Catchers are weird. Let’s get that out of the way up front. They develop in strange ways, at strange times, if they develop at all. And given that it is the most difficult position to defend on the diamond, the bar for offensive production is extremely low.
The White Sox’ recent saga at catcher is well-known by now. In an effort to boost the offense, a platoon of Alex Avila and Dioner Navarro was acquired after the 2015 season, with Tyler Flowers non-tendered. Predictable issues arose–Avila got hurt, and Navarro was ghastly as a receiver. Slightly less predictable was Navarro’s bat disintegrating as well while Flowers would have a career year at the plate.
But, during the churn of catchers due to injuries and ineffectiveness, Omar Narvaez got his shot once the playoffs were already long out of reach, and showed that the odd profile he demonstrated in the minors would translate to the majors. Narvaez has basically zero power, with only seven home runs in almost 1,800 career minor league plate appearances, to go along with a .336 minor league slugging percentage.
The problem with hitting for no power at all, beyond the lost value of not getting extra base hits in and of itself, is that pitchers have no reason to pitch you carefully. If the worst thing you can do to them is hit a single, why would they walk you?
So far in his career, however, that hasn’t mattered for Narvaez. He walks anyway. He walked more than he struck out in the minors en route to a .353 OBP and so far in 151 major league plate appearances he has walked more than he’s struck out. Indeed, at the outset of 2017 his statistics reflect a sort of exaggerated version of his purest form, with a triple slash line of .250/.382/.286. Watching him hit, you can kind of see how he’s able to pull this off, as he has excellent knowledge of the strike zone, willing to take close pitches, and with his 90% contact rate, he is able to either put strikes in play or spoil them. If anything, it appears that his primary goal at the plate is to walk above all else, with getting a hit as a fallback.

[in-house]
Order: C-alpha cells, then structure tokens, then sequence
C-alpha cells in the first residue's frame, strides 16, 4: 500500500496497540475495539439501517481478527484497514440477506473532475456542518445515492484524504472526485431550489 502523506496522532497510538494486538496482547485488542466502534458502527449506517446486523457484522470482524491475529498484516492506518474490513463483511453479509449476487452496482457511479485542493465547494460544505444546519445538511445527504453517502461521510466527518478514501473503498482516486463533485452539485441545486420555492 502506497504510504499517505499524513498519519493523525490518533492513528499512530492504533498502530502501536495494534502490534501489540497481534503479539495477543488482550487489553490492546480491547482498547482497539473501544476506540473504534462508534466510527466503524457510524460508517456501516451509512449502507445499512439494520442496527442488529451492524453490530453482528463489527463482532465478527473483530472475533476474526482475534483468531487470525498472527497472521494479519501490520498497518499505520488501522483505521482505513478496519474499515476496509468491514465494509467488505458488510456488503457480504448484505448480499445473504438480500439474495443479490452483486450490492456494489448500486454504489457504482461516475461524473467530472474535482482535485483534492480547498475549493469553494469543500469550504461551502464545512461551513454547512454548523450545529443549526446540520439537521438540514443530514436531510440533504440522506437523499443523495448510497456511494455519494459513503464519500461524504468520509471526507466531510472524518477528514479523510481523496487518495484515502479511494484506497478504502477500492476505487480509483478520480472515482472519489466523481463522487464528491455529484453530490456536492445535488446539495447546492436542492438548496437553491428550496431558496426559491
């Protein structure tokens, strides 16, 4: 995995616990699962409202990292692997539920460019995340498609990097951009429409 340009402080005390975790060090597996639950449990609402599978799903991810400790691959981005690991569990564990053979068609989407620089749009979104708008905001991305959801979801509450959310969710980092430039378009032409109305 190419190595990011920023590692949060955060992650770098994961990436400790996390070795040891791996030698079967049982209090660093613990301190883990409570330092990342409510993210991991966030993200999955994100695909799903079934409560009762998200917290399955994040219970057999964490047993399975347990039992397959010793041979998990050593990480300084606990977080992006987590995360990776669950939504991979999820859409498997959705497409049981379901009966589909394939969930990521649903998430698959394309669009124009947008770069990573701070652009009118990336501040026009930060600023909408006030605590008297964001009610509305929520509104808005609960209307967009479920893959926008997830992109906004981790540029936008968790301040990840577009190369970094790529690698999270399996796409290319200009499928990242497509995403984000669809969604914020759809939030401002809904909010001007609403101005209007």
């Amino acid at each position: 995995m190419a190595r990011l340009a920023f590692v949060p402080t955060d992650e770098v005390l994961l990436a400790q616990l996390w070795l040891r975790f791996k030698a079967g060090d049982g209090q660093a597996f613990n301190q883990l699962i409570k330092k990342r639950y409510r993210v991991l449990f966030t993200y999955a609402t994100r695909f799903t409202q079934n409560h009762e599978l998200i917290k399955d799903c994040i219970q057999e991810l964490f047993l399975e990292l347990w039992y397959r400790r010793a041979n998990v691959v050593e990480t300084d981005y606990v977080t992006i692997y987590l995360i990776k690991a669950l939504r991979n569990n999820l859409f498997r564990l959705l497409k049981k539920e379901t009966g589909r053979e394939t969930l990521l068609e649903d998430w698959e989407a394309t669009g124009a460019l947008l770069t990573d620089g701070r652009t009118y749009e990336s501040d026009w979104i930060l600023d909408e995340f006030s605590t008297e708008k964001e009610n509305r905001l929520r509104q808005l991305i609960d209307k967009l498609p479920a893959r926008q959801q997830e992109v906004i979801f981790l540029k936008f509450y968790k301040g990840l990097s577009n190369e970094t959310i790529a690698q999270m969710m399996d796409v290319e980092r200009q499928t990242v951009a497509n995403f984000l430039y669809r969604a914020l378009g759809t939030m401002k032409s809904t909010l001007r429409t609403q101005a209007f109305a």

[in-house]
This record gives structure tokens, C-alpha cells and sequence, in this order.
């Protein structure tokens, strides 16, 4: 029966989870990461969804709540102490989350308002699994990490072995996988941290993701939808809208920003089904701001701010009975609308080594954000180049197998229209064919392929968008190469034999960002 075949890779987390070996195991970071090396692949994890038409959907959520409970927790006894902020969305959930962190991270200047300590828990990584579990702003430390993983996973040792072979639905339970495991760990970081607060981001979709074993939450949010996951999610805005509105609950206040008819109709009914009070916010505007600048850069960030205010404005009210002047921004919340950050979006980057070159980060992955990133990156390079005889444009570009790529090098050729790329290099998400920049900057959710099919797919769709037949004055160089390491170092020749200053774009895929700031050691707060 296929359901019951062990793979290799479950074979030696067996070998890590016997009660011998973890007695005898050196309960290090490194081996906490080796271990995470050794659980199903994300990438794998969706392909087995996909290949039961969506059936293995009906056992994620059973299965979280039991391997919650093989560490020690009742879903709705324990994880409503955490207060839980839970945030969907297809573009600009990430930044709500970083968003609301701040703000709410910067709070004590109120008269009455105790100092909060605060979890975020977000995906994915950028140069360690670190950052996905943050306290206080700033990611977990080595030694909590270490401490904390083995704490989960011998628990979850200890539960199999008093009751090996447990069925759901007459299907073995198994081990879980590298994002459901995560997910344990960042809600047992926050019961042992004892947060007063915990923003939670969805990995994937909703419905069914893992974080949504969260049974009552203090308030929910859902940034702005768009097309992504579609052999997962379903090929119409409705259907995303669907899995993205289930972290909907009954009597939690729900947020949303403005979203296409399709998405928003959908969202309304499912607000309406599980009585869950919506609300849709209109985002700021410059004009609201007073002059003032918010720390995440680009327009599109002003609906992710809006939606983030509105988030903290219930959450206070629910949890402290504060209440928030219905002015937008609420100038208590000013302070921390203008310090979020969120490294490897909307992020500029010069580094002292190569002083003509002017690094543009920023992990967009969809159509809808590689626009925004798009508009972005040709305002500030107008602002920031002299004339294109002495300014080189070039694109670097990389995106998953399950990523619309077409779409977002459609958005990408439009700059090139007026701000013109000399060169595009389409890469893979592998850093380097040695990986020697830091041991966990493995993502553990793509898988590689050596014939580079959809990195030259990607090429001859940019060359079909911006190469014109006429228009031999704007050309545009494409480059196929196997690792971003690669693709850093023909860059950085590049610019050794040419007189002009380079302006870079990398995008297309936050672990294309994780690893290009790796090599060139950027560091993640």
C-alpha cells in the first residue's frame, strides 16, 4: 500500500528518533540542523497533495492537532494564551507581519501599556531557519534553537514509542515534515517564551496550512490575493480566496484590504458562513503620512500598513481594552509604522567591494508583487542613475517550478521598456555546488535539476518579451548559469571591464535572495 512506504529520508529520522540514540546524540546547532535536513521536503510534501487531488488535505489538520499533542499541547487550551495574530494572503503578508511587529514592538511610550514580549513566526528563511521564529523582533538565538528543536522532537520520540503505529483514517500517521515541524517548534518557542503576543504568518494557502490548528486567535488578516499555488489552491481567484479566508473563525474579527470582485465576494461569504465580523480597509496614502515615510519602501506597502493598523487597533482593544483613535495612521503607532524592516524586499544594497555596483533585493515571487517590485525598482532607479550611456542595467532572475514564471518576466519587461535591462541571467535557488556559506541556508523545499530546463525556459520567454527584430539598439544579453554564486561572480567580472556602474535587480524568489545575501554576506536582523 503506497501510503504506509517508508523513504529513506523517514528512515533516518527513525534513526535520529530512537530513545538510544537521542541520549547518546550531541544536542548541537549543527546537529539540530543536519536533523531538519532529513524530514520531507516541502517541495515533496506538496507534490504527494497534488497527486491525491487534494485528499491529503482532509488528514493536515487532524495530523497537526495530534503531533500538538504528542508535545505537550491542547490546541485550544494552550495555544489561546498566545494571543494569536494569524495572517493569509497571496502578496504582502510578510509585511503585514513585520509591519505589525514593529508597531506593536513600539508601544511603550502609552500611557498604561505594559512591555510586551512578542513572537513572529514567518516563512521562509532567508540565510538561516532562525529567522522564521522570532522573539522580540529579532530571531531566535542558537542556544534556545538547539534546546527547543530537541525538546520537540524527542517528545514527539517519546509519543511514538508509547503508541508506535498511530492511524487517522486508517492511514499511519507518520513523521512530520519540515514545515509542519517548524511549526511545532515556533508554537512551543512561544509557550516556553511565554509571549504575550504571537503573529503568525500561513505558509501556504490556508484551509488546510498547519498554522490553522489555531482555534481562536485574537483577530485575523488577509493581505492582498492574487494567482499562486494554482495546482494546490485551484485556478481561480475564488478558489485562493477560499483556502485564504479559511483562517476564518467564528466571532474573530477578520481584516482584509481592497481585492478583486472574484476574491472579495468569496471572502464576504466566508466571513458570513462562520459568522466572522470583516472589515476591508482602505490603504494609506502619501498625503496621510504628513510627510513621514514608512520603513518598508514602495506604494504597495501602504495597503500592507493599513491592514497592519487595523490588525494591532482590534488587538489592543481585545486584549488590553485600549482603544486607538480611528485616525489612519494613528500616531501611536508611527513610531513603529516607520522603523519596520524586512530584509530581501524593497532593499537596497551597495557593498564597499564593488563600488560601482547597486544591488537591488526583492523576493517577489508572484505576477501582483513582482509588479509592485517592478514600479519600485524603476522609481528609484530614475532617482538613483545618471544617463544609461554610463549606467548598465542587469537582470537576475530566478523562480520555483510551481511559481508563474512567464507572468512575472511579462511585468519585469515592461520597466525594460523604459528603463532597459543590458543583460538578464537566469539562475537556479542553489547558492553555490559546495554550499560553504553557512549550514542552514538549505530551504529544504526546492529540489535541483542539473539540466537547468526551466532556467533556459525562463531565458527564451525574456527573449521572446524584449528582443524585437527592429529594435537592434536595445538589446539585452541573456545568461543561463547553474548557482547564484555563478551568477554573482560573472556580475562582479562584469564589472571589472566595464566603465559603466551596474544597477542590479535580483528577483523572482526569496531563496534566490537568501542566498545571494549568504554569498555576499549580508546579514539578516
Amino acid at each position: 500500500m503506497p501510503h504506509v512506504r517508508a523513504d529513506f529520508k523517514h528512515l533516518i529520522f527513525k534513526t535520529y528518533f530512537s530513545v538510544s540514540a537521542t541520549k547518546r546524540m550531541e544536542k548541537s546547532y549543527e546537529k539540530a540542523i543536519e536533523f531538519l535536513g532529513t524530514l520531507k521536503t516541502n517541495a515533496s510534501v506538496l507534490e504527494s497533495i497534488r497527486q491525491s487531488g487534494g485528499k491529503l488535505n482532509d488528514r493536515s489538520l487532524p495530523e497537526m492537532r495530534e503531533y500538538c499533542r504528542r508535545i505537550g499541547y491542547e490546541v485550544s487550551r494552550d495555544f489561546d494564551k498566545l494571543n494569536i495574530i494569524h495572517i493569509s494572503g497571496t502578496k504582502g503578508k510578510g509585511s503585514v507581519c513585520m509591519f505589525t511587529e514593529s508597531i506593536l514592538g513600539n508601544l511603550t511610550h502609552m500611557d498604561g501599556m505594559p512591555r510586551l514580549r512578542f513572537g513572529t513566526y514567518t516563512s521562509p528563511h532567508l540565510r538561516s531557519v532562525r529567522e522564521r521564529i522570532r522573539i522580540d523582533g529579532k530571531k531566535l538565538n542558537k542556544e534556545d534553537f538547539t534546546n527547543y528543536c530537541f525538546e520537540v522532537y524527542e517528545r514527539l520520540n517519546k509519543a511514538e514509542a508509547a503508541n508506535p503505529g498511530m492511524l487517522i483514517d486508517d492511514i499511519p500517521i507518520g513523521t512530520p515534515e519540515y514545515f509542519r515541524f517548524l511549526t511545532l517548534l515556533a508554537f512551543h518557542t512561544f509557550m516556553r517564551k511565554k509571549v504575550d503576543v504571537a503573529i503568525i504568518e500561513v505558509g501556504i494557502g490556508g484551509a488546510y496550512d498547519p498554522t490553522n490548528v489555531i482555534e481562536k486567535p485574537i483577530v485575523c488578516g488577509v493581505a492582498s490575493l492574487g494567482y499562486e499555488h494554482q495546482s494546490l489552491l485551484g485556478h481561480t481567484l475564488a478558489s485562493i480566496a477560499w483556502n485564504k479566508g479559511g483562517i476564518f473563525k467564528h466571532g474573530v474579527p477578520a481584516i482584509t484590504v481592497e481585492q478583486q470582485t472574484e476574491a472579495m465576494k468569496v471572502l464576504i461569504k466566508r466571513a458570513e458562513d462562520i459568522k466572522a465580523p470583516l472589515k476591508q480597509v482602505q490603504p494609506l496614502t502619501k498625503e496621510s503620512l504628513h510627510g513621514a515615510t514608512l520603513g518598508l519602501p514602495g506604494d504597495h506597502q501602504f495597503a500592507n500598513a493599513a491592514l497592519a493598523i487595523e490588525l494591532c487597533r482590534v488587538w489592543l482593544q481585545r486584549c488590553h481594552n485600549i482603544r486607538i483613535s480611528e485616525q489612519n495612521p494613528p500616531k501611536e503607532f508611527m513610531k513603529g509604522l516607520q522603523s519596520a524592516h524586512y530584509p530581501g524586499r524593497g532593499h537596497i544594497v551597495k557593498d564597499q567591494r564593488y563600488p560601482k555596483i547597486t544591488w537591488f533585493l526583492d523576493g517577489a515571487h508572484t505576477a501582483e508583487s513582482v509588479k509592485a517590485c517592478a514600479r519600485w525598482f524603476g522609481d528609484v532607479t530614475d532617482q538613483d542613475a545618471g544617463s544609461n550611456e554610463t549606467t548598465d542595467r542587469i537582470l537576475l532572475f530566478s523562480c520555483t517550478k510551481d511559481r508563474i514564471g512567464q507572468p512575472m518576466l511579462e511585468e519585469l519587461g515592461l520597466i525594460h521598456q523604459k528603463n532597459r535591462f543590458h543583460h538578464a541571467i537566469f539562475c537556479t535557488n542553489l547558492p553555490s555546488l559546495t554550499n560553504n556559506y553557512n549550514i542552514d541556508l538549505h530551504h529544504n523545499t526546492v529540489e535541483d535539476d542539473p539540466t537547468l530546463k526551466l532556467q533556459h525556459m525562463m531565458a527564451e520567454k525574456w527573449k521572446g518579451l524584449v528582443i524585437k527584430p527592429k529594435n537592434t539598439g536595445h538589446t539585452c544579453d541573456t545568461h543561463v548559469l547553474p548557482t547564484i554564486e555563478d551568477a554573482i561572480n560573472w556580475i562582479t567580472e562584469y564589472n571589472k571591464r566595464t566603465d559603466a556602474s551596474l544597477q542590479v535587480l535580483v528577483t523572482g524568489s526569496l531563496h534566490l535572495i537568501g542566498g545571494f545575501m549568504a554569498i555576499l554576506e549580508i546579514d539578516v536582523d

Whether Narvaez can sustain his strangely-shaped production bears monitoring. It seems unlikely that such a player will be the rare catcher that you run out there for ~475+ plate appearances a year (last year only 10 players did so). However, crucially, Narvaez has improved his pitch framing from his debut in 2016, as FRAA has him in the black for 2017. And given that the average OBP last year for all players was .322, having a catcher who simply makes pitchers work and gets on base at a .330-.340 clip while providing solid defense is nothing to sneeze at. In fact, he may be such an improvement on the 2016 White Sox catching situation* that Narvaez represents one of the many reasons the rebuilding version of the team may win roughly the same amount of games as the contending one did.
*The 2016 White Sox were the worst team in the majors in pitch framing, and Navarro alone was worth -2.5 WARP.
It is increasingly looking like Narvaez is usable as the big half of a platoon or a plus backup, and that’s a pretty excellent result for a minor league Rule V draft acquisition. It’s early, but 2017 has been a good year for the prognosis of the White Sox’ potential supporting cast moving forward.
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